The office is awfully quiet these days.
That’s because half of American workers are toiling away offsite at least
part of the time. They’re working from home, from a hotel room or at a
customer site. Where they are varies. Where you won’t find them is behind
their desk down the hall.
For workers, that means more freedom, less traffic and a better shot at
actually achieving that allusive work/life balance.
For the IT department, however, it means more planning, extending the
network and increasing security.
Virtual workers mean real headaches for IT. And brace yourselves, because
over the next several years, millions more will forego a desk for a corner
of the kitchen table and the power lunch for picking their kids up after
According to the International Teleworkers Association Council (ITAC), there
are 28 million teleworkers in the United States. And take note that a
teleworker is not exactly a telecommuter. Teleworker is a broader term,
including people who work outside the traditional workplace a few days out
of the week, whereas a telecommuter is seen as someone who works remotely
Regardless of the specifics of the newly coined definitions, working offsite
is on the rise – in a big way. The ITAC predicts that the number of
teleworkers in the U.S. will increase by 6 million a year for the next three
The workforce has officially gone remote.
Telecommuting or teleworking is no longer an exotic or controversial
concept. Today, the fuzzy slipper crowd rules — you know, the folks with
more pairs of pajamas than business suits and where a coffee break means
brewing a pot and sipping it on the deck instead of dropping coins into a
machine in the lunch room.
“As our online tools have gotten better, it’s often more productive not to
be in the office,” says Pam Stanford, director of Dynamic Workplaces
Solutions at IBM, which has seen 80,000, or a quarter of its workforce, go
remote. “I get more work done when I’m telecommuting. If I have a 2 o’clock
meeting, I work until 1:59 and then call in to the meeting. At a physical
location, you get up, get a coffee, grab your Think Pad and fight over the
plug-ins in the meeting room. There’s a lot of air time you can compress
right out of your day.”
And IBM isn’t just getting more work out of Stanford, whose entire team is
made up of telecommuters. The high-tech giant is saving a lot of money on
all its teleworkers. IBM reports that workers going remote saves the company
more than $1 billion over a 10-year span.
“It’s much more cost effective,” says Mike Bell, vice president and
research director of the Workforce/Workplace Research Group at the industry
analyst firm, Gartner Group. “If they can give up their assigned
workstations, that saves real estate money… If you can promote desk
sharing back at the ranch, in combination with remote working, you can cut
your costs per person anywhere from a half to a third.”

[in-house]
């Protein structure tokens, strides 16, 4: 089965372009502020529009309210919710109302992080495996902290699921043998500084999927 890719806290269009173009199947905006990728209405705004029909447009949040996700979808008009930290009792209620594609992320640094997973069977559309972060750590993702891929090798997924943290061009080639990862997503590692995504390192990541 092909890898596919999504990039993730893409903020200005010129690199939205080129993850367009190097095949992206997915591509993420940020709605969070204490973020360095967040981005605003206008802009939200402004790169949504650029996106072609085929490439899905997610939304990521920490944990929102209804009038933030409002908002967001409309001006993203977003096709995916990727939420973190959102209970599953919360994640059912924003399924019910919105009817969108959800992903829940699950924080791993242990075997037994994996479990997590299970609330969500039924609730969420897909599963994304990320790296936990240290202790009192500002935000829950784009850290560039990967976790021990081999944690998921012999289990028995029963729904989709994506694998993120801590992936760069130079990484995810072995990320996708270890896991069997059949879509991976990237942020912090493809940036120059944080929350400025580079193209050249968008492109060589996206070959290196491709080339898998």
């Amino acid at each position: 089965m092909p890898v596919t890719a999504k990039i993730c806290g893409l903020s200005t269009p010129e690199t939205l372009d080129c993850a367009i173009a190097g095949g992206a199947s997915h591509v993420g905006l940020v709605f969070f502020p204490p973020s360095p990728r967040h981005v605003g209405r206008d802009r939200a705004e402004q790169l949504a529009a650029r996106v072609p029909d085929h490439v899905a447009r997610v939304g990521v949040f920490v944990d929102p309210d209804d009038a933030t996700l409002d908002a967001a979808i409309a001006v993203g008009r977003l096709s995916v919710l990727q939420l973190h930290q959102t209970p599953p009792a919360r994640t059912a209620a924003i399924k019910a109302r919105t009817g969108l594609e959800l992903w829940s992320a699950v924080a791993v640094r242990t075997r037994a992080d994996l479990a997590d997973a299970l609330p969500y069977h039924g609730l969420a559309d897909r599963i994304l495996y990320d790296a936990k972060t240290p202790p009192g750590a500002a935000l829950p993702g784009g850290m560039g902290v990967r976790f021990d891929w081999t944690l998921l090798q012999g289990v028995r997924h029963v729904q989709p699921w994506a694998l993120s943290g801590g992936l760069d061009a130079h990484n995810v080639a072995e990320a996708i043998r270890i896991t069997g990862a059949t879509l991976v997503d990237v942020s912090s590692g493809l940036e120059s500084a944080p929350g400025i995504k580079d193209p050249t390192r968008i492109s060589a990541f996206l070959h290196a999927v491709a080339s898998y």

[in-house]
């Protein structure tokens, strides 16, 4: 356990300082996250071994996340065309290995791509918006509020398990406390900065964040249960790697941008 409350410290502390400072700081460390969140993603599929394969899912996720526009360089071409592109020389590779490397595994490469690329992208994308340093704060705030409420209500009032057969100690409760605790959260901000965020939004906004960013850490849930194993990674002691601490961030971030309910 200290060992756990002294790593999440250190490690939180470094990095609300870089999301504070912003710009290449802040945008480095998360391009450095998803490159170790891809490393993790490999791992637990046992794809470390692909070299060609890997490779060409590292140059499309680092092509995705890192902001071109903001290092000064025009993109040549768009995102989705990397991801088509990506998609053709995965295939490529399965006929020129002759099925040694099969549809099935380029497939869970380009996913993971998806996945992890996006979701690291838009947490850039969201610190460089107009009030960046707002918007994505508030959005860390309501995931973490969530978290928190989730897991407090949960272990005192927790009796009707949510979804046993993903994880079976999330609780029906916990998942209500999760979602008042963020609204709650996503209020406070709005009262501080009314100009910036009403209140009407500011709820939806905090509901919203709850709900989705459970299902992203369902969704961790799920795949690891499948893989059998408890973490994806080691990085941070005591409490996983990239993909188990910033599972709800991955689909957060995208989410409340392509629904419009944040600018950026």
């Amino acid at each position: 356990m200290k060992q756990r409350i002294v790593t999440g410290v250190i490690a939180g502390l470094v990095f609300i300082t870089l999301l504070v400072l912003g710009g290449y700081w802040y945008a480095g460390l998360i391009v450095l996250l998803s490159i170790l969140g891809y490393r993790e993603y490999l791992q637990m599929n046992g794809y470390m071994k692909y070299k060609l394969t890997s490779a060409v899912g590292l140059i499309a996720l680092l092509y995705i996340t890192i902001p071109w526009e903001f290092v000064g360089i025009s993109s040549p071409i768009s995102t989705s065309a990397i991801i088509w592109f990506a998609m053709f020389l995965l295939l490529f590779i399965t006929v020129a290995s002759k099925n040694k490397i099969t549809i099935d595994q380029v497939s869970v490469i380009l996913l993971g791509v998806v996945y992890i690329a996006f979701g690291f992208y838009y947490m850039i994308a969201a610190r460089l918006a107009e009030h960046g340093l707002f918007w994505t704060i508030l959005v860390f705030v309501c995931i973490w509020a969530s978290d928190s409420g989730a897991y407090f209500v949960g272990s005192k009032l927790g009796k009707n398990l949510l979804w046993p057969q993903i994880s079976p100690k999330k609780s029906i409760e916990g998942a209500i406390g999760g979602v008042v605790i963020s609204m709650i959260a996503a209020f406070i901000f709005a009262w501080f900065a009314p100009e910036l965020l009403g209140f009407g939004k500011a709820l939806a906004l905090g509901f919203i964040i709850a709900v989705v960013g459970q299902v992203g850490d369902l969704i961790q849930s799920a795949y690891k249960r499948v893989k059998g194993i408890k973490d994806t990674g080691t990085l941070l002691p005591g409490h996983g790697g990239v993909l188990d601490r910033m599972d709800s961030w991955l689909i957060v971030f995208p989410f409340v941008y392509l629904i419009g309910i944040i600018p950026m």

Bell and his colleagues predict that by 2006, the fundamental work unit will
be a virtual team. And that makes financial sense when you figure that the
average cost of an in-office seat is $24,000, according to Bell. Compare
that to the $6,000 to $8,000 price tag for a remote worker. The cost
difference is largely due to the enormous price of corporate real estate.
“The trend for companies is to shrink their real estate footprint and
designate offices as shared space,” says Bell. “Have folks work in a
network of places – from their homes, the road, a hotel and a shared desk in
And companies are reaping the savings.
Sun Microsystems Inc. reports an annual savings of $75 million. AT&T does
even better, reporting yearly savings of $200 million. Proctor & Gamble
pockets $100 million thanks to its remote workers.
While the teleworking phenomenon may be benefiting the corporate bottom
line, it isn’t so easy on the IT department, which has to enable these
millions of workers to be just as efficient and just as connected as if they
were working right down the hall.
Tim Kane, president of the ITAC and CEO of Kinetic Workplace, a company that
helps customers implement offsite work programs, says getting the right
technology in place is the biggest obstacle to successfully moving workers
“One of the main inhibitors to telework has been speed and with broadband
that comes off the table,” says Kane, who says executives see teleworking
as a tool to compete for and retain talent. “If I was an IT director, I’d
look at these drivers and sit down and take a hard look at having a network
that goes beyond the walls of the organization itself.”
And Kane says that means plotting out extra security, erecting more VPNs,
and making company information, like vacation time and work policies,
available online. It also means making sure that every teleworker has three
or four means of communication – email, instant messaging, telephone lines,
online meeting software and collaboration software.
“If the IT department hasn’t thought through these technologies, then
they’re behind the curve,” says Gartner’s Bell. “Do they have necessary
remote access and security? Can employees call in through VPNs from hotels
or from home? With more managers and professionals moving from desktops to
laptops, have you thought through support issues, like asset management and
increased security? Do you have 24/7 support capability so when a problem
hits for someone on the road, they’re not hearing that there won’t be anyone
in support until 9 the next morning?”
IBM’s Stanford says IT leaders need to sit down and plot out a plan for
handling what can easily become a major drain on a department already
plagued by budget cuts and layoffs.
“It’s definitely tough on IT,” she says. “Someone just can’t declare
they’re going to start telecommuting and take their computer and go home.
You have to have a plan.”